higher-level technical competencies that cannot be found among friends and
relatives. The influence of social contacts and personal relationships on recruit-
ment is more open and socially acceptable in private sector organizations (Khan,
2013). These employers also tend to avoid a professional approach based on
formal rules when recruiting because they perceive these rules as a threat to
their power and ability to control the business. Occasionally, a private sector
organization will place an advertisement ostensibly to recruit managerial
employees. However, in reality, these advertisements are more company
publicity than genuine recruitment initiatives.
The high unemployment rate and stiff competition for limited job opportuni-
ties also put pressure on top management to engage in nepotism by favouring
friends and relatives in their recruitment and selection practices. The large labour
market means there is a permanent supply of employees, and organizations
seldom find it difficult to recruit or retain suitable employees. Occasionally, expe-
rienced employees may move elsewhere for better pay and other facilities. In the

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Mahmood and Absar 175

expanding economy, newcomers to an industry usually use head-hunters to recruit


top-level managerial employees, and use informal channels to find suitable
persons. The Bangladesh government has no regulations in place to control the
recruitment and selection activities in the labour market.
Another important factor may be the characteristics of the production system
in Bangladesh, as most businesses remain as small or medium enterprises and
engage in labour-intensive activities. In this situation, employers can rely on
unskilled employees and have few problems with word-of-mouth recruitment
practices. Most private sector businesses are still owned and managed by family
groups, and first-generation entrepreneurs dominate all business sectors. These
entrepreneurs maintain social networks within family, clan, caste or ethnic groups
and need to cater to requests from the state and its bureaucracy. This dependency
between state and organizations has resulted in reciprocal relationships among
the interest groups, and mutual “give and take” is institutionalized in every
sphere of Bangladeshi society. The country’s financial system is still in its
infancy, and private sector organizations depend completely on personal finance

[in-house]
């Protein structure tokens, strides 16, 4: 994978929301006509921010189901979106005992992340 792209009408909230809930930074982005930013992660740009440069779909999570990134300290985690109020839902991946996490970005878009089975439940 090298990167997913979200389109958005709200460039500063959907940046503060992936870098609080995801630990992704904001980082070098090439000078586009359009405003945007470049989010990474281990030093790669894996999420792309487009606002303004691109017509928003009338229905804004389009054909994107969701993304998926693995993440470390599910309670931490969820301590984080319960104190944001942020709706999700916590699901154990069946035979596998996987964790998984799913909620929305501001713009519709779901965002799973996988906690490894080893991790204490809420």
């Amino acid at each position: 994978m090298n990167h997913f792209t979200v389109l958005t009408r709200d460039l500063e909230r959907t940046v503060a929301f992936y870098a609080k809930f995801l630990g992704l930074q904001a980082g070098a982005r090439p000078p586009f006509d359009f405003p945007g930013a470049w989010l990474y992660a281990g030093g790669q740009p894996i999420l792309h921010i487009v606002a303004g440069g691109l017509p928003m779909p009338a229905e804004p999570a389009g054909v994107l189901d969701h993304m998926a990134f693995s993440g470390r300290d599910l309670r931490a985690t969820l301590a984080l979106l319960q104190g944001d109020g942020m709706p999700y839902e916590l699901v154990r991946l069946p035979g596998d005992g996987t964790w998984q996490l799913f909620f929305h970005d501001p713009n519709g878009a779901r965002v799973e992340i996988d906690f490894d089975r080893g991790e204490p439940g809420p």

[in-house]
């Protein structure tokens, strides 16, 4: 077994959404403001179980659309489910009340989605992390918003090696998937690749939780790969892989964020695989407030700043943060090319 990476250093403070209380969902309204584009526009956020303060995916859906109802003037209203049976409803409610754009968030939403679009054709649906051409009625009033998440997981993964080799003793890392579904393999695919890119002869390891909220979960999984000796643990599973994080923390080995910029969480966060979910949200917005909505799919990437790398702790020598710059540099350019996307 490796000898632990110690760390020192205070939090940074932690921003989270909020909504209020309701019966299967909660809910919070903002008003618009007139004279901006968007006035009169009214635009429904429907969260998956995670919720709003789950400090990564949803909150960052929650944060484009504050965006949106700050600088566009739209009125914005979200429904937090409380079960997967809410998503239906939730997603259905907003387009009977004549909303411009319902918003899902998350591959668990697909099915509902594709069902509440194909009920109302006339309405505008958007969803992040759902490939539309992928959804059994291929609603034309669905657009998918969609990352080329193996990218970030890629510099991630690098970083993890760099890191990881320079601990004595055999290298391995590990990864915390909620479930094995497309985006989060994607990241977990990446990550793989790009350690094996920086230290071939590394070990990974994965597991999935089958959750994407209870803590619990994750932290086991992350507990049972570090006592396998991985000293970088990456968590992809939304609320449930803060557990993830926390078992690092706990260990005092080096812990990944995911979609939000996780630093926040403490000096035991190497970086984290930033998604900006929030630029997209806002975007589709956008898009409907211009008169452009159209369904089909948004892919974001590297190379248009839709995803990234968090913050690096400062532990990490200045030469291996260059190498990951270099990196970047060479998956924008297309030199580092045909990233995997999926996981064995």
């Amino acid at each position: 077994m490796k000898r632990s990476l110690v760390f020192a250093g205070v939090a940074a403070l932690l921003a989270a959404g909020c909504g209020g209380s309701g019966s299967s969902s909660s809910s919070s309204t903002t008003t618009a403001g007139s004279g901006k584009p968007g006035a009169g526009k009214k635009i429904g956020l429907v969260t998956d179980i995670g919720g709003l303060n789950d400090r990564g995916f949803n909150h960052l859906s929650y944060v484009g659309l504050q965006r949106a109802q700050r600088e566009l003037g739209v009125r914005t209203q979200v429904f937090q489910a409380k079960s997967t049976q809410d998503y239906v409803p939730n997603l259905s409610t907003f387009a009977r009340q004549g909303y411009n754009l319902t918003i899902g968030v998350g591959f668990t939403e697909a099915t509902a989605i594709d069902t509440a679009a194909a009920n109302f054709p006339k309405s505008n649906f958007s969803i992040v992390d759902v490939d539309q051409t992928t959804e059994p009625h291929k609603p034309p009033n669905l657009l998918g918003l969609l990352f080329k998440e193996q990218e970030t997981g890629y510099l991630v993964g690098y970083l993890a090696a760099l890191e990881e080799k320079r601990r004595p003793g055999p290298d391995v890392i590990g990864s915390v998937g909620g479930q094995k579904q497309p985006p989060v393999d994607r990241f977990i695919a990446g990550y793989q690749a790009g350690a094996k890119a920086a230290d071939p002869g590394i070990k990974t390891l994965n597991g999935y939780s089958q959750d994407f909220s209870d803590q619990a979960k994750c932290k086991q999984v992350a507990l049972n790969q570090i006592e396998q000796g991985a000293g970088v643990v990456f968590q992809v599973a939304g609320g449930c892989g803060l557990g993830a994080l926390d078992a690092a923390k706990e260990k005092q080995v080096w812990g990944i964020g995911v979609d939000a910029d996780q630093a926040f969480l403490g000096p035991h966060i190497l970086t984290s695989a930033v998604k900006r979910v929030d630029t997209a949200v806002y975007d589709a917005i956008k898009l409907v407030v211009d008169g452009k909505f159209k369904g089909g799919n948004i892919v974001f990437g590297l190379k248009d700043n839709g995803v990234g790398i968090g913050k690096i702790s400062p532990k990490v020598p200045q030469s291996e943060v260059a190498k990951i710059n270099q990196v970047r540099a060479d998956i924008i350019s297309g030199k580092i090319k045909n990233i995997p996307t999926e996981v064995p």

and bank loans from government-controlled financial institutions. Business
owners need to convince politicians to sanction bank loans, and political leaders
need financial sponsors to prevail within the electoral process. Thus, private
sector organizations have to maintain good relations with government officials
and political leaders for business reasons. In public sector organizations, the top
management needs to maintain good relations with politicians in order to keep
these important positions, and are obliged to obey the requests of those in govern-
ment (Chowdhury & Mahmood, 2012).

Training and Development in Public Sector Organizations


For the public sector employees, the government, through the Ministry of
Establishment, selects the trainees and determines training programmes unilater-
ally, without any consultation from the respective ministries (Mahmood & Akhter,
2011). The Ministry of Establishment determines the contents of the training
courses and vests the responsibility in the Public Administration Training Centre
(PATC), which imparts foundation training to all civil service cadre officers
(Jacobs, 2009). In addition to the PATC, there are training institutes in Bangladesh
that train civil service officers and other officials of the government’s autonomous
organizations. Most such training institutes only engage in orientation training, or
foundation training, for different categories of employees under the respective
departments (Mahmood & Akhter, 2011).
In fact, the government allocates very little money to employee training and
development programmes in the annual budget. However, it does occasionally
initiate special training programmes for particular government officials with the
bi-lateral agreement of donor countries or multi-lateral organizations. Whenever
such opportunities arise, the top officials of the ministry or departmental heads
unilaterally select the trainees, without conducting any training needs or job
requirements analysis. In most cases, trainees are identified based on their personal

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176 South Asian Journal of Human Resources Management 2(2)

relationship with the top officials or their links with the political leadership of the
relevant ministry who ultimately decide on the senior officials. In government
departments, employees obtain promotion solely based on seniority, irrespective of
merit, performance or additional qualifications (Jacobs, 2009).
In public sector manufacturing organizations, employees have very few oppor-
tunities to undergo any training programmes, despite the fact that some organiza-
tions do have formal training departments. Most training is conducted on an
informal and on-the-job basis, and only a few organizations have well-structured
internal training programmes. A few public sector organizations (e.g., in the